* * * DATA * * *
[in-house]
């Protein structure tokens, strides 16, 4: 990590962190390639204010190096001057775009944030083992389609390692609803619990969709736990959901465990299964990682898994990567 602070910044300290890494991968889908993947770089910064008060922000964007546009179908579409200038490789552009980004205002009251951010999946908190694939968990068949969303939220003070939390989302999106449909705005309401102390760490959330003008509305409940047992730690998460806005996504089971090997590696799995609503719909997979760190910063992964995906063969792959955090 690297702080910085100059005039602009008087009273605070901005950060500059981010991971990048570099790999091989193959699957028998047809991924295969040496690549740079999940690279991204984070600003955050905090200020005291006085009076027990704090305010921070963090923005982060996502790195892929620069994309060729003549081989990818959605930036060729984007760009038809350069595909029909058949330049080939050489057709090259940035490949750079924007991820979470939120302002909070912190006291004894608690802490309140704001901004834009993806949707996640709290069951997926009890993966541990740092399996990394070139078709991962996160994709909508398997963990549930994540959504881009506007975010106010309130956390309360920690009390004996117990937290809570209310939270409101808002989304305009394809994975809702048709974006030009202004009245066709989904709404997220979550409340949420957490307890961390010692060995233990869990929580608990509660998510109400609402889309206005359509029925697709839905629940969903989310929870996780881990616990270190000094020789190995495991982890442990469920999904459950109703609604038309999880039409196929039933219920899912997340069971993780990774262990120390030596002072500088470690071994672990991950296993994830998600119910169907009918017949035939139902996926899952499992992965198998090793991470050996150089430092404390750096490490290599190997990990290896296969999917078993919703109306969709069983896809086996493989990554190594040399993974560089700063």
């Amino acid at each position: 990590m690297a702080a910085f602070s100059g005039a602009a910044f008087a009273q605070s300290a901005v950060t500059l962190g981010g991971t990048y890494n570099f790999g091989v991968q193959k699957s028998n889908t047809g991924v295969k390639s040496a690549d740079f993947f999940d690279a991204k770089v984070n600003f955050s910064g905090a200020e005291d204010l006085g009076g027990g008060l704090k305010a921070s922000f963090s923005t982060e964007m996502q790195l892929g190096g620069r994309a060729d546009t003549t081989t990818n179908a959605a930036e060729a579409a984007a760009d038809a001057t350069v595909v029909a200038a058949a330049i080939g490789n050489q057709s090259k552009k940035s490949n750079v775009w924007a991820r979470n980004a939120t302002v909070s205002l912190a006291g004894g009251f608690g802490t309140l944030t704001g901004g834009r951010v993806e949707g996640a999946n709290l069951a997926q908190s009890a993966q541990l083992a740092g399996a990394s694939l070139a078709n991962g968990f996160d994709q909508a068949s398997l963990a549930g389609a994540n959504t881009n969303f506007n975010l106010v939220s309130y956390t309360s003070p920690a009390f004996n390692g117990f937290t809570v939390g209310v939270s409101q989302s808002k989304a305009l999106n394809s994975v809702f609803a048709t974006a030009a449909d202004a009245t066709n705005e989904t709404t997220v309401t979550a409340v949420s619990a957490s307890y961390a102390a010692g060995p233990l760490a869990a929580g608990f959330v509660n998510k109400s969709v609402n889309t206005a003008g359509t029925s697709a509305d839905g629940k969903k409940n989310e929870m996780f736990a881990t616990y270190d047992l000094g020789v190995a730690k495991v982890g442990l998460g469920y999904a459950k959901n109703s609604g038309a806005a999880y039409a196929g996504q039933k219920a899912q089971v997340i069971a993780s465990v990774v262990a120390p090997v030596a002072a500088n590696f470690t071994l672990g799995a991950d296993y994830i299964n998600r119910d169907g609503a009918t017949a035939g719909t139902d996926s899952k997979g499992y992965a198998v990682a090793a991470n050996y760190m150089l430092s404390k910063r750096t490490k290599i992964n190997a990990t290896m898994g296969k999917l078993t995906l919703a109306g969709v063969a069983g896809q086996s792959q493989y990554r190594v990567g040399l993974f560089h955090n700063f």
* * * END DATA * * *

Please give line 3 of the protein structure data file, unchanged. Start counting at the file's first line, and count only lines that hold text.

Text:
């Amino acid at each position: 990590m690297a702080a910085f602070s100059g005039a602009a910044f008087a009273q605070s300290a901005v950060t500059l962190g981010g991971t990048y890494n570099f790999g091989v991968q193959k699957s028998n889908t047809g991924v295969k390639s040496a690549d740079f993947f999940d690279a991204k770089v984070n600003f955050s910064g905090a200020e005291d204010l006085g009076g027990g008060l704090k305010a921070s922000f963090s923005t982060e964007m996502q790195l892929g190096g620069r994309a060729d546009t003549t081989t990818n179908a959605a930036e060729a579409a984007a760009d038809a001057t350069v595909v029909a200038a058949a330049i080939g490789n050489q057709s090259k552009k940035s490949n750079v775009w924007a991820r979470n980004a939120t302002v909070s205002l912190a006291g004894g009251f608690g802490t309140l944030t704001g901004g834009r951010v993806e949707g996640a999946n709290l069951a997926q908190s009890a993966q541990l083992a740092g399996a990394s694939l070139a078709n991962g968990f996160d994709q909508a068949s398997l963990a549930g389609a994540n959504t881009n969303f506007n975010l106010v939220s309130y956390t309360s003070p920690a009390f004996n390692g117990f937290t809570v939390g209310v939270s409101q989302s808002k989304a305009l999106n394809s994975v809702f609803a048709t974006a030009a449909d202004a009245t066709n705005e989904t709404t997220v309401t979550a409340v949420s619990a957490s307890y961390a102390a010692g060995p233990l760490a869990a929580g608990f959330v509660n998510k109400s969709v609402n889309t206005a003008g359509t029925s697709a509305d839905g629940k969903k409940n989310e929870m996780f736990a881990t616990y270190d047992l000094g020789v190995a730690k495991v982890g442990l998460g469920y999904a459950k959901n109703s609604g038309a806005a999880y039409a196929g996504q039933k219920a899912q089971v997340i069971a993780s465990v990774v262990a120390p090997v030596a002072a500088n590696f470690t071994l672990g799995a991950d296993y994830i299964n998600r119910d169907g609503a009918t017949a035939g719909t139902d996926s899952k997979g499992y992965a198998v990682a090793a991470n050996y760190m150089l430092s404390k910063r750096t490490k290599i992964n190997a990990t290896m898994g296969k999917l078993t995906l919703a109306g969709v063969a069983g896809q086996s792959q493989y990554r190594v990567g040399l993974f560089h955090n700063f």